Ransomware seen as the greatest threat to businesses
Ransomware attacks, in which cyber criminals encrypt a business's crucial systems and data until a ransom is paid, are now widely seen as the single greatest threat to private and public sector organisations.
This was a key finding of the Cybersecurity Insiders Ransomware 2017 Report, sponsored by Bitdefender, and conducted by Crowd Research Partners, to gather insights, reveal the latest ransomware trends, and provide guidance on addressing the ransomware threat. The report, done in partnership with more than 370 000 members of the Information Security Community on LinkedIn, claims to be the most comprehensive research to date.
The survey revealed that 80% of cyber security professionals view ransomware as a moderate or extreme threat. Another finding revealed that 75% of organisations affected by ransomware have experienced up to five attacks in the last 12 months alone. Twenty-five percent say they experienced six or more attacks, and the overwhelming majority of respondents believe that ransomware will become an even larger threat over the next year.
How attacks are handled
In the aftermath of a ransomware attack, there are several ways in which cyber security practitioners can respond. The most common among those surveyed (81%) is to identify the ransomware strain attacking the company, and contain the damage by isolating and shutting down all infected systems and accounts, removing the malware, and recovery from backup files.
Over three-quarters of respondents (77%) say their business is highly unlikely to pay the ransom in an attempt to recover their data. Only a few said they would be willing to pay a ransom or negotiate with attackers, and 3% of organisations said they have already set up a Bitcoin account in preparation.
However, the report states that the position of refusal to pay is in some measure theoretical, as it is harder to take a principled stand when the survival of an organisation is at stake and jobs are on the line, or when no viable backup is available.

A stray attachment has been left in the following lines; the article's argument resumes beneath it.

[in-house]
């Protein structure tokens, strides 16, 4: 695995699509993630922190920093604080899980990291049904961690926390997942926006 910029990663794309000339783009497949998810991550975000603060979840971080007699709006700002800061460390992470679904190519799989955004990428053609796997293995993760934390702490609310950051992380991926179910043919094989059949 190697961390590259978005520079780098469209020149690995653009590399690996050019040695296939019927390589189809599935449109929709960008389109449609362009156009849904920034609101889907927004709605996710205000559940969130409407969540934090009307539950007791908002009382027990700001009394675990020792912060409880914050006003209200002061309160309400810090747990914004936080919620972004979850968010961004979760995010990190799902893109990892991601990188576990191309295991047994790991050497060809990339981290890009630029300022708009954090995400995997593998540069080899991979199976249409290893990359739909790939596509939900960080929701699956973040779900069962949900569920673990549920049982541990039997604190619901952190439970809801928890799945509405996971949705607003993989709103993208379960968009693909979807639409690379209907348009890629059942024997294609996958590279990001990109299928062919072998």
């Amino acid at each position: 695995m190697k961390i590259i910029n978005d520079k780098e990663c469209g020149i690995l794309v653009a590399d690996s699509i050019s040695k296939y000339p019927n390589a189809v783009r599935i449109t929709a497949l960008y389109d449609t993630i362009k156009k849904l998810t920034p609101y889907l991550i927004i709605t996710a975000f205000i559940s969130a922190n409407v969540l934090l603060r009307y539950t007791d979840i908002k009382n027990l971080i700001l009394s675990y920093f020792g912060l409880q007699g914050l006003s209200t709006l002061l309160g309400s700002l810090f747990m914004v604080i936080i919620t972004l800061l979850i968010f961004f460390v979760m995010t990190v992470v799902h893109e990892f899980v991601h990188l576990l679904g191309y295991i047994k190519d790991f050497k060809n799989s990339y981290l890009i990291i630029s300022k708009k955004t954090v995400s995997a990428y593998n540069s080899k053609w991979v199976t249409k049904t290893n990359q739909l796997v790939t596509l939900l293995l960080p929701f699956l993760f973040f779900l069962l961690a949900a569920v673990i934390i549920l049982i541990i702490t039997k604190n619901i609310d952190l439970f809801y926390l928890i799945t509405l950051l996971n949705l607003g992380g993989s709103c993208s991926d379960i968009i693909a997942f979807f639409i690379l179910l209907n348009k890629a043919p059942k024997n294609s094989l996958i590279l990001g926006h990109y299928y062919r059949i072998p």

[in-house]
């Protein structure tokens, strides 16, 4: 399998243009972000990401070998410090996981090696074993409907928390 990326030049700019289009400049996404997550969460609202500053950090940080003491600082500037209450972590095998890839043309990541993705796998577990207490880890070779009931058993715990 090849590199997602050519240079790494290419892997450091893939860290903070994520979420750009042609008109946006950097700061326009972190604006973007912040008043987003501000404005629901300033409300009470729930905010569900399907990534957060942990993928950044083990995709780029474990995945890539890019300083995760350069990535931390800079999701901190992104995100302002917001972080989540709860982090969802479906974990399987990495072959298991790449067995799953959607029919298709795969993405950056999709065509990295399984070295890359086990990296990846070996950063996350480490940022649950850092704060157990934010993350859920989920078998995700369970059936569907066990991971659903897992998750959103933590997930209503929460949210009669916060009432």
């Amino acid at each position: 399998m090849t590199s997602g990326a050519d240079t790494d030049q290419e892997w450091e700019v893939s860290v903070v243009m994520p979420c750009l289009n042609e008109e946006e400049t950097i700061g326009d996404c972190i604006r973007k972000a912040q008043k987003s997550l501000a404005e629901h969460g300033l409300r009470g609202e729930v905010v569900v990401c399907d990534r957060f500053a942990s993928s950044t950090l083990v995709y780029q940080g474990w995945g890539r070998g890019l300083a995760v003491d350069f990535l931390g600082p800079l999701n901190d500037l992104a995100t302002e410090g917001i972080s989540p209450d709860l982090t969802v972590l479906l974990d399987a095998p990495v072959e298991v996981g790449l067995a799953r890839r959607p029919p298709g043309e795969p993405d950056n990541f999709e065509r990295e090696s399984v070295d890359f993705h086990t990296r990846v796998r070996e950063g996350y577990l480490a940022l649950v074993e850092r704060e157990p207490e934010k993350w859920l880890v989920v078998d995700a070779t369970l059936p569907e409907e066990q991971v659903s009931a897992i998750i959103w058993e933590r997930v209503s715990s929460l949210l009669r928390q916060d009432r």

Infection vectors, detection and targets
So how does ransomware infect most companies? According to the report, e-mail and Web use are the most common ransomware infection vectors with employees opening malicious e-mail attachments (73%), responding to a phishing email (54%) or visiting a compromised Web site (28%).
In terms of what is at risk, ransomware actors are mostly after financial data (62%) followed by customer data at 61%. From a solution point of view, the majority of identified ransomware attacks were uncovered through endpoint security tools (83%), e-mail and Web gateways (64%), and intrusion detection systems (46%).
Security teams claim that user awareness training is the most effective way to prevent and block ransomware (77%). For preventative tools, endpoint security solutions were named effective by 73%, and patching of operating systems by 72%.
For response, data backup and recovery came in tops with (74%) saying it is the most effective way to respond to a successful attack, and the vast majority, 96%, confirm they have a data backup and recovery strategy in place.
Defences and recovery
When it came to measuring their organisation's ability to detect and block ransomware attacks before they spread, over half surveyed, (51%), said they are slightly to moderately confident in their ransomware defences, with 8% claiming they are not confident at all. Forty percent are either 'extremely' or 'very' confident in their defence strategies.
Recovering from a ransomware attack quickly is crucial, as business costs soar with every hour the it cannot fully operate. Just over half of those surveyed, 54%, claim they have the ability to recover from a ransomware attack within a day, and 39% estimate it will take up to a few weeks to recover. Only 7% of businesses surveyed believe they would never fully recover.
The main hurdles in the way of stronger ransomware defence are resources and staying abreast of the latest ransomware strains. Just over half (52%) cite lack of budget, 42% claim managing the evolving sophistication of attacks, and 33% say lack of human resources is an issue. On the plus side, 60% of businesses say they expect to receive more budget for ransomware security going forward.